President of the Institute on Religion and Democracy.
Featured in Wall Street Journal
As 864 delegates gather in Portland, Ore., for the United Methodist Church’s quadrennial General Conference, they face a fork in the road: Will United Methodism turn inward and remain a mostly liberal Protestant church? Or will it become increasingly evangelical and global?
United Methodism, with more than seven million American members, is the largest of the big seven mainline Protestant denominations. Nearly all the mainline churches in recent years have officially affirmed same-sex marriage and actively gay clergy, followed by schism and decline. The United Church of Christ, once a flagship mainline denomination, recently predicted losing 80% of its members over the next 30 years.
Methodists have not followed that path. Yet in the 1970s, as the late Catholic intellectual Richard John Neuhaus once recalled, United Methodism was expected to become the first major denomination to adapt to post-1960s sexual mores. Of the great Protestant communions, Methodism was arguably the most democratic and American, and the least tied to tradition.
Methodists have debated Christian sexual ethics at every General Conference since 1972, but delegates have repeatedly affirmed traditional teachings. The church prohibits same-sex rites, and clergy must be celibate if single and monogamous if married. For decades what made the difference was Methodism’s large evangelical subculture. But recently the decisive factor has been the church’s growing membership in Africa.
While other mainline denominations shrank, United Methodism grew, thanks to its overseas membership. Since the 1960s the church has lost four million Americans but gained five million new members in Africa, mainly in former French, Belgian and Portuguese colonies, where early 20th-century missionaries didn’t have to compete with British Methodism.
Africans, who are in general theologically conservative, now account for 40% of members and will soon become a majority. This leaves liberal Methodists frustrated. The church’s General Conference has long included colorful protests against traditional sexual standards. These have become more heated: One LGBT activist suggested that protesters show up to this year’s convention with “gallons of piss and vinegar,” adding “just think of the trouble we can cause.”
At the same time comes increasing public defiance from liberal clergy who celebrate same-sex rites—often with only perfunctory response from liberal bishops. More than 100 clergy publicly announced their homosexuality in time for this General Conference. One retired bishop, censured for conducting a same-sex rite two years ago, helped perform another last month.
The debate has expanded to transgenderism. One leading United Methodist activist is a woman married to another woman who was denied ordination. After “top” surgery, the activist now professes to be a “non-binary person,” not a he or she but a “they.”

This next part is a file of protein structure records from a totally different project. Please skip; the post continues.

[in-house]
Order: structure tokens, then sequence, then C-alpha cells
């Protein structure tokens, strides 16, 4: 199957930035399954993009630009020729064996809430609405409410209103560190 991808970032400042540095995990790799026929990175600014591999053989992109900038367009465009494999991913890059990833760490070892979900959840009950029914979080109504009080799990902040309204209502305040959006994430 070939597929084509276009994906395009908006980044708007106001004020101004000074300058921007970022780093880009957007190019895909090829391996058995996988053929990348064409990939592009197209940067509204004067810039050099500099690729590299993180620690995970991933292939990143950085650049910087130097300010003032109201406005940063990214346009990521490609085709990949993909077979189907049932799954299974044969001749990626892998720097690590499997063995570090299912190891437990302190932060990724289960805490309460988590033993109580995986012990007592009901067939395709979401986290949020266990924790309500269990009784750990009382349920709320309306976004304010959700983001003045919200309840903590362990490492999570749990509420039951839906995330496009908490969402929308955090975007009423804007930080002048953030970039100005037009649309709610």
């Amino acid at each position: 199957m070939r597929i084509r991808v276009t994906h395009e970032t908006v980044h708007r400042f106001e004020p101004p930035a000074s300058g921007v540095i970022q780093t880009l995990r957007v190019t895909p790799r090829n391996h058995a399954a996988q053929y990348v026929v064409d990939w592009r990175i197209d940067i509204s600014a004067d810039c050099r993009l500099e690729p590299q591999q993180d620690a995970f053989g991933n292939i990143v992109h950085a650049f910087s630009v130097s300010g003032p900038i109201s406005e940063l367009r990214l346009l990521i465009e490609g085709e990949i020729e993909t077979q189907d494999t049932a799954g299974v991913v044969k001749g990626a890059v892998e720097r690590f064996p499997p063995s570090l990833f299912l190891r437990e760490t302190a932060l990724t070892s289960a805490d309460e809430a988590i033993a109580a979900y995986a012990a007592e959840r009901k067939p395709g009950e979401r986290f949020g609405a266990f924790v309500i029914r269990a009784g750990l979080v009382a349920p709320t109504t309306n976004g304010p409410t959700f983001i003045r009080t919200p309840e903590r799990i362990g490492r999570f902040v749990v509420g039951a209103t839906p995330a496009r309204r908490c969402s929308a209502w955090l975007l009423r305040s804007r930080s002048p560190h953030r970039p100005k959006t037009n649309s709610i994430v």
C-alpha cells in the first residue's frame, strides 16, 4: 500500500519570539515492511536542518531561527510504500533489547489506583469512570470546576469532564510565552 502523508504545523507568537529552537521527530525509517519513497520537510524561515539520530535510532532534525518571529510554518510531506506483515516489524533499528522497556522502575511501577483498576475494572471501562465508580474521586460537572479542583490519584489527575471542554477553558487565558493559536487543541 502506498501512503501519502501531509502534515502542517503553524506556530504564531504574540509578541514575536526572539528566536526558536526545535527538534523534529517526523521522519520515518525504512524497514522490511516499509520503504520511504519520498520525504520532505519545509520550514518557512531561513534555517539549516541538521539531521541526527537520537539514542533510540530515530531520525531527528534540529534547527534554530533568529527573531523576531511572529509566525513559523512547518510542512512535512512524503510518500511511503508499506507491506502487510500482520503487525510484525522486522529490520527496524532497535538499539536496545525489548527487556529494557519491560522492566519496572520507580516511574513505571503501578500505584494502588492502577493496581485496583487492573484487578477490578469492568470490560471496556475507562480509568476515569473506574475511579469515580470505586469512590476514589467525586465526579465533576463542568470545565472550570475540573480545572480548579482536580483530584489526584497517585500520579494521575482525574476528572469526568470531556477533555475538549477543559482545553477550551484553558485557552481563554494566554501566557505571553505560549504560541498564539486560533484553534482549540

For all their energy, liberals may be hard pressed to change the church’s teaching on marriage. In 2012 the African delegates were organized, often voting as a bloc, and especially outspoken on sexuality. This year 31% of delegates are from Africa, joined by another 10% from the Philippines and Europe. Only 58% are from the U.S.
Delegates will also discuss abortion. United Methodism has been officially pro-choice since 1970 and in 1973 helped found the Religious Coalition for Abortion Rights. Quitting that group (now known as the Religious Coalition for Reproductive Choice) is perennially debated. With African support, leaving finally might win out, which would be a historic milestone.
Delegates could also give Africans proportional representation on the boards of church agencies like the denomination’s prominent Capitol Hill office, for decades a headquarters of the religious left in Washington. This would shift the lobby away from liberal political priorities.
But nothing is certain, and tensions in Portland are high. Any major liberalization of the church’s marriage stance would likely lead to a global denominational schism—and the same kind of decline faced by other mainline churches. Affirming traditional teachings would allow continued overseas growth, making United Methodism less and less a conventional mainline church.
Hillary Clinton during the presidential campaign has cited a common saying in Methodism, attributed in myth to its 18th-century founder, John Wesley, about doing “all the good you can.” A divided denomination has long disagreed about what doing good means personally and societally. But if the church survives its battle in Portland, its expanding global reach might please Rev. Wesley, an evangelist who saw the “world as my parish.”
Disclaimer: Articles featured on Oregon Report are the creation, responsibility and opinion of the authoring individual or organization which is featured at the top of every article.